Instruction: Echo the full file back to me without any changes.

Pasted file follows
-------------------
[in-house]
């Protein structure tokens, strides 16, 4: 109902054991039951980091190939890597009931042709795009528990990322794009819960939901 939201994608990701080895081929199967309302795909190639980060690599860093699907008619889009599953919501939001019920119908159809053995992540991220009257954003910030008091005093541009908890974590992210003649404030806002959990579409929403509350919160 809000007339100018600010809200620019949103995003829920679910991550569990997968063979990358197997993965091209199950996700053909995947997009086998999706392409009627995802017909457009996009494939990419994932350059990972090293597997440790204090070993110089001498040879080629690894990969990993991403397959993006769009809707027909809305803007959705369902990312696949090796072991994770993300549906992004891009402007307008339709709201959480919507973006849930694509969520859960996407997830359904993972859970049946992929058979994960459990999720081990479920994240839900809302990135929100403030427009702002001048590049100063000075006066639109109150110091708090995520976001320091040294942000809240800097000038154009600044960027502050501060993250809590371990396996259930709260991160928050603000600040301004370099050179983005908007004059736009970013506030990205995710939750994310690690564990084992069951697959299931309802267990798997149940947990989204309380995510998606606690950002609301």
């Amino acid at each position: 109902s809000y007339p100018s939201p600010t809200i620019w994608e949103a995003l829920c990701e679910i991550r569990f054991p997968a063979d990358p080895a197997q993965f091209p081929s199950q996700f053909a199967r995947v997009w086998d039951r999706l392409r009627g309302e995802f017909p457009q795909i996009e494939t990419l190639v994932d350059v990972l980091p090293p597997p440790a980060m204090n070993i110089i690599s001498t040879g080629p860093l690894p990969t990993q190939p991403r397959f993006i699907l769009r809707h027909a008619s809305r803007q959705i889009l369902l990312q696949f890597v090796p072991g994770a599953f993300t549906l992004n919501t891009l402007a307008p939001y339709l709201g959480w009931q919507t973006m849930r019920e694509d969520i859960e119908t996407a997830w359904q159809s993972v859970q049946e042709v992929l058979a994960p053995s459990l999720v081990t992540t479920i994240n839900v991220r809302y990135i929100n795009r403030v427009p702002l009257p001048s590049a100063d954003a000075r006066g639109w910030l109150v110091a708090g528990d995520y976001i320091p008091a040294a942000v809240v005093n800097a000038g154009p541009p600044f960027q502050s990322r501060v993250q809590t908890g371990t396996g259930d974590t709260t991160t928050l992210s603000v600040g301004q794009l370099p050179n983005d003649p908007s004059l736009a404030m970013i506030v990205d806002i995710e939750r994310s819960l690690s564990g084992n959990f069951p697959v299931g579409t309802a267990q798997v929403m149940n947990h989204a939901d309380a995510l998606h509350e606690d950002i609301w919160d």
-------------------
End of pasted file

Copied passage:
[in-house]
């Protein structure tokens, strides 16, 4: 109902054991039951980091190939890597009931042709795009528990990322794009819960939901 939201994608990701080895081929199967309302795909190639980060690599860093699907008619889009599953919501939001019920119908159809053995992540991220009257954003910030008091005093541009908890974590992210003649404030806002959990579409929403509350919160 809000007339100018600010809200620019949103995003829920679910991550569990997968063979990358197997993965091209199950996700053909995947997009086998999706392409009627995802017909457009996009494939990419994932350059990972090293597997440790204090070993110089001498040879080629690894990969990993991403397959993006769009809707027909809305803007959705369902990312696949090796072991994770993300549906992004891009402007307008339709709201959480919507973006849930694509969520859960996407997830359904993972859970049946992929058979994960459990999720081990479920994240839900809302990135929100403030427009702002001048590049100063000075006066639109109150110091708090995520976001320091040294942000809240800097000038154009600044960027502050501060993250809590371990396996259930709260991160928050603000600040301004370099050179983005908007004059736009970013506030990205995710939750994310690690564990084992069951697959299931309802267990798997149940947990989204309380995510998606606690950002609301």
């Amino acid at each position: 109902s809000y007339p100018s939201p600010t809200i620019w994608e949103a995003l829920c990701e679910i991550r569990f054991p997968a063979d990358p080895a197997q993965f091209p081929s199950q996700f053909a199967r995947v997009w086998d039951r999706l392409r009627g309302e995802f017909p457009q795909i996009e494939t990419l190639v994932d350059v990972l980091p090293p597997p440790a980060m204090n070993i110089i690599s001498t040879g080629p860093l690894p990969t990993q190939p991403r397959f993006i699907l769009r809707h027909a008619s809305r803007q959705i889009l369902l990312q696949f890597v090796p072991g994770a599953f993300t549906l992004n919501t891009l402007a307008p939001y339709l709201g959480w009931q919507t973006m849930r019920e694509d969520i859960e119908t996407a997830w359904q159809s993972v859970q049946e042709v992929l058979a994960p053995s459990l999720v081990t992540t479920i994240n839900v991220r809302y990135i929100n795009r403030v427009p702002l009257p001048s590049a100063d954003a000075r006066g639109w910030l109150v110091a708090g528990d995520y976001i320091p008091a040294a942000v809240v005093n800097a000038g154009p541009p600044f960027q502050s990322r501060v993250q809590t908890g371990t396996g259930d974590t709260t991160t928050l992210s603000v600040g301004q794009l370099p050179n983005d003649p908007s004059l736009a404030m970013i506030v990205d806002i995710e939750r994310s819960l690690s564990g084992n959990f069951p697959v299931g579409t309802a267990q798997v929403m149940n947990h989204a939901d309380a995510l998606h509350e606690d950002i609301w919160d």